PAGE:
The October employment release was much in line with expectations. I will focus my observations on a few observations:
(1) Alternative indicators indicate better improvement than headline (estimated) nonfarm payroll employment; (2) estimated nonfarm payroll employment has been revised upward over the past couple months; (3) estimated employment compensation growth remains muted, especially after taking into account catch-up and estimated productivity gains.
(If you are wondering about the pervasive use of the adjective “estimated”, see this comment by reader Tom.)
Figure 1: Log nonfarm payroll employment as estimated by the BLS in the establishment survey (blue), and as estimated by the BLS in the household survey, adjusted to conform to the NFP concept (red), and private nonfarm payroll employment as estimated by the BLS in the establishment survey (green), and index of average weekly hours for production and nonsupervisory workers as estimated by the BLS in the establishment survey (black), all seasonally adjusted by the BLS, normalized by the author to 2007M12=0. Recession dates as estimated and defined by the NBER Business Cycle Dating Committee shaded gray. Source: BLS via FRED, BLS, NBER, and author’s calculations.
Note that the cumulative growth since 2007M12 of the (estimated) household series adjusted to conform to the NFP concept remains substantially above that of the officially estimated NFP series — nearly 1% in log terms (the actual level is about 0.5% in 2014M10). In the previous recovery, many observers argued that one should pay special heed to this indicator, given the difficulties in the birth/death model; strangely, I have not heard those same observers make similar comments this time around. The usual caveats apply to the household series — the noise associated with estimates derived on this survey are relatively large.
The second observation: the (estimates of) nonfarm payroll employment have been consistently revised upward over the past couple months.
Figure 2: Nonfarm payroll employment as estimated by the BLS in the establishment survey October release (blue), September (red), August (green) and July (black). Source: BLS via FRED.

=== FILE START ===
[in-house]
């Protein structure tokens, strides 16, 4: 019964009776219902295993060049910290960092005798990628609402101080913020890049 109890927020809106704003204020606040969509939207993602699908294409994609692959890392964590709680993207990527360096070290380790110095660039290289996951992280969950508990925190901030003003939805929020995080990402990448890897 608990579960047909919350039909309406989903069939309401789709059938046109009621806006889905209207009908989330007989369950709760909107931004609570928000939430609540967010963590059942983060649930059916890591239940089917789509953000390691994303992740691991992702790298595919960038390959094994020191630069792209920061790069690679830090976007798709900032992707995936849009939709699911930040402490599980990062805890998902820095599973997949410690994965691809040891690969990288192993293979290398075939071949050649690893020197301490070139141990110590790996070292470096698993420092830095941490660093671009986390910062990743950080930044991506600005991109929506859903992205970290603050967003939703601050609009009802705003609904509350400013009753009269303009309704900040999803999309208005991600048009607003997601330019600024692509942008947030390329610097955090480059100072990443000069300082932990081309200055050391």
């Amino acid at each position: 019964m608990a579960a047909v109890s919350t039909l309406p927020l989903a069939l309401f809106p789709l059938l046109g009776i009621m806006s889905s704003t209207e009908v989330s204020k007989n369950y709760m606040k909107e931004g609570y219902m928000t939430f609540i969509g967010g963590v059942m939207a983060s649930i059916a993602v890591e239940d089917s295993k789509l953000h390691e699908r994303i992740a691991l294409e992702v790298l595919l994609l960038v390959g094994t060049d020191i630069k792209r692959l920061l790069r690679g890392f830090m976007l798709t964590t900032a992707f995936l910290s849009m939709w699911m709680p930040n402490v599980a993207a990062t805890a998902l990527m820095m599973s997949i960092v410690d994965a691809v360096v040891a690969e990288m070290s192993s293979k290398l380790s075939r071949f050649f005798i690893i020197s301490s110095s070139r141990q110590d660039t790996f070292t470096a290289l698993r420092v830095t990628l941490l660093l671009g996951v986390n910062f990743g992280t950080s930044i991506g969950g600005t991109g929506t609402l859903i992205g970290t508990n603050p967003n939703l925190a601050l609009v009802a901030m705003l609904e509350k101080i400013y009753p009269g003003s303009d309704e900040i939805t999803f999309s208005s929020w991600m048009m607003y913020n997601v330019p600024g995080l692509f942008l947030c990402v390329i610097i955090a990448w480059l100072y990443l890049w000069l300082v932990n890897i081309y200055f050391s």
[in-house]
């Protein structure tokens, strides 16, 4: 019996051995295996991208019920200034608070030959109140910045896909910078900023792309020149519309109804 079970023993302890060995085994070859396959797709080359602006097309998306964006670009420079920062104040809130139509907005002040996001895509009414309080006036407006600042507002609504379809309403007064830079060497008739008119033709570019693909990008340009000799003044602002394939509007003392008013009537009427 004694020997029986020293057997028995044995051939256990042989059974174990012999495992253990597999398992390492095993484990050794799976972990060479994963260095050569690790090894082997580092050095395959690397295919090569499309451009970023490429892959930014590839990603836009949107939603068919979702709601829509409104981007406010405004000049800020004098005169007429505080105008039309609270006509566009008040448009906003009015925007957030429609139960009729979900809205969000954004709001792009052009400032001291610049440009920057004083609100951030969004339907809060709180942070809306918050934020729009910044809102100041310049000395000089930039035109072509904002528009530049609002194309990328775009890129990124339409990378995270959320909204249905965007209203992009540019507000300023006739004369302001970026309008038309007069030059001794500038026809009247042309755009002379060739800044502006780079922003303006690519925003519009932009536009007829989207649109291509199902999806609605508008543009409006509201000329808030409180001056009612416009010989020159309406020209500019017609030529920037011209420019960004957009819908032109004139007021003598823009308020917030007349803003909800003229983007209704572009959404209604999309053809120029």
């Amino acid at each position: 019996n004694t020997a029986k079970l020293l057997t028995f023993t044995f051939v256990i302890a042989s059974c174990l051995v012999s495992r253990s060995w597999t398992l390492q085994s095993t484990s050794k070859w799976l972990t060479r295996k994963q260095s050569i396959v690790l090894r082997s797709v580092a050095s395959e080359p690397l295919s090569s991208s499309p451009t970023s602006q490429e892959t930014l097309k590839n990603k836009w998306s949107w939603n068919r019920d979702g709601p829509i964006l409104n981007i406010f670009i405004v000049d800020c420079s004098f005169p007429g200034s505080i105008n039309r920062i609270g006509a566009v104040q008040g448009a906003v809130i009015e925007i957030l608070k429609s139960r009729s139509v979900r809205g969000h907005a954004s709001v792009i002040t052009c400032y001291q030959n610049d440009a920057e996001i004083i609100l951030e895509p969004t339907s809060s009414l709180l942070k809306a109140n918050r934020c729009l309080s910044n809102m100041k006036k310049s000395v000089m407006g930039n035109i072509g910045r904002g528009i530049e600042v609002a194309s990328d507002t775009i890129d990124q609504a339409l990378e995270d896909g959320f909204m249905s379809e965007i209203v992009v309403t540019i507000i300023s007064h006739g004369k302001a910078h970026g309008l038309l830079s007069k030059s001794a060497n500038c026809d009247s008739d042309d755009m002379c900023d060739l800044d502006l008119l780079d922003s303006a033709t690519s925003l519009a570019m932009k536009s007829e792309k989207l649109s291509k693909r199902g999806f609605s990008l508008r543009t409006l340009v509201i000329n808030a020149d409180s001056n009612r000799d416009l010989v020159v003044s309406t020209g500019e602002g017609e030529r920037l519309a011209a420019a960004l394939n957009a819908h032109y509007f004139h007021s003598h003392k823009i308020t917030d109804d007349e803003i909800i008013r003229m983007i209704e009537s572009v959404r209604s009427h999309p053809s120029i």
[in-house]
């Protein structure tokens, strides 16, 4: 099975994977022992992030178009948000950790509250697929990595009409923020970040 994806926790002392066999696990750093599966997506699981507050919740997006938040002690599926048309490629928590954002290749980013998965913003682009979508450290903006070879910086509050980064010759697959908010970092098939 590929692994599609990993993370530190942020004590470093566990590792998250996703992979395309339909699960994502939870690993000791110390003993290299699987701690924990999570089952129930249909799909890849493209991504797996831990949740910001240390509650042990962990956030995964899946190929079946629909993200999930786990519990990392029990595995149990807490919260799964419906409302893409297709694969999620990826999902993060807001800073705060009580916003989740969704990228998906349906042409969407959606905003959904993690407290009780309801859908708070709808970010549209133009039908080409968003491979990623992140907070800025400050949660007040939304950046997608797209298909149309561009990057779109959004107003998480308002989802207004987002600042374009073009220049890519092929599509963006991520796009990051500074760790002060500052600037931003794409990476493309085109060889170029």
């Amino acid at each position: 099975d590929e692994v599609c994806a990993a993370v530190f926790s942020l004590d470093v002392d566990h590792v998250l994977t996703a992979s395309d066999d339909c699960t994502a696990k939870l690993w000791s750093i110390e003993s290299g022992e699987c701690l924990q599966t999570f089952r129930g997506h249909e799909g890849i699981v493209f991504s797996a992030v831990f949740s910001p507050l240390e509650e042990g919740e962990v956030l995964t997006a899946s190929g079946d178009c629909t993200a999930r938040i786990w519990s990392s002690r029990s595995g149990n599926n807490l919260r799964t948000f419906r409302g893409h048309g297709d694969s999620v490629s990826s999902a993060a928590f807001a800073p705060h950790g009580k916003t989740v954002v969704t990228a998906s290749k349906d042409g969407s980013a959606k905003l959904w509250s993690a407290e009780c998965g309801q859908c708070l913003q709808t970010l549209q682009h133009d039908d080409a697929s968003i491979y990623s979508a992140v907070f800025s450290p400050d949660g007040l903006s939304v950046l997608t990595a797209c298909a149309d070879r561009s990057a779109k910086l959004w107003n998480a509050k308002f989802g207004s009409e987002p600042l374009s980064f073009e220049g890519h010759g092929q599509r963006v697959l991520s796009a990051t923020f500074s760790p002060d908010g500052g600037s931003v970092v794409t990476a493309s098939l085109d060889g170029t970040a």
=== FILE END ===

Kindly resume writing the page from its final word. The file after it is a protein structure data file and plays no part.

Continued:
Third observation: wages are rising, but so too are prices.
Figure 3: Log average hourly earnings for production and nonsupervisory employees, as estimated by the BLS in the establishment survey October release, and log CPI-all (red), both normalized to 2009M06=0. Recession dates as estimated and defined by the NBER Business Cycle Dating Committee shaded gray. Source: BLS via FRED, NBER and author’s calculations.
In order to assess the inflationary impact of rising wages, several things must be taken into account; the first is the anchoring of inflation expectations (if they are anchored, then rising wages tend to shift the income share). The second, even if inflation expectations were unanchored, labor productivity is an important determinant of inflation. Hence, unit labor costs, which are labor costs adjusted by productivity, is the more relevant variable. In Figure 4, I reprise a graph (slightly modified) based on data from the recently released employment and costs release.
Figure 4: Log estimated Employment Cost Index (blue), estimated CPI-all, quarterly average of monthly data (red), and estimated unit labor cost index for nonfinancial corporations (green), all normalized to 2009Q2=0. Recession dates as estimated and defined by the NBER Business Cycle Dating Committee shaded gray. Source: BLS, and BEA via FRED, NBER, and author’s calculations.
That is, estimated unit labor costs in the nonfinancial corporate sector in 2014Q2 are only 1.1% higher than the previous peak five years ago.
Update, 4:20PM Pacific: A querulous comment by Anonymous doubtful that employment growth is greater under Obama than Bush prompts me to post this Figure 5.
Figure 5: Log private nonfarm payroll employment for Obama (blue) and G.W. Bush (red), normalized to 0 at inauguration. Source: BLS via FRED, and author’s calculations.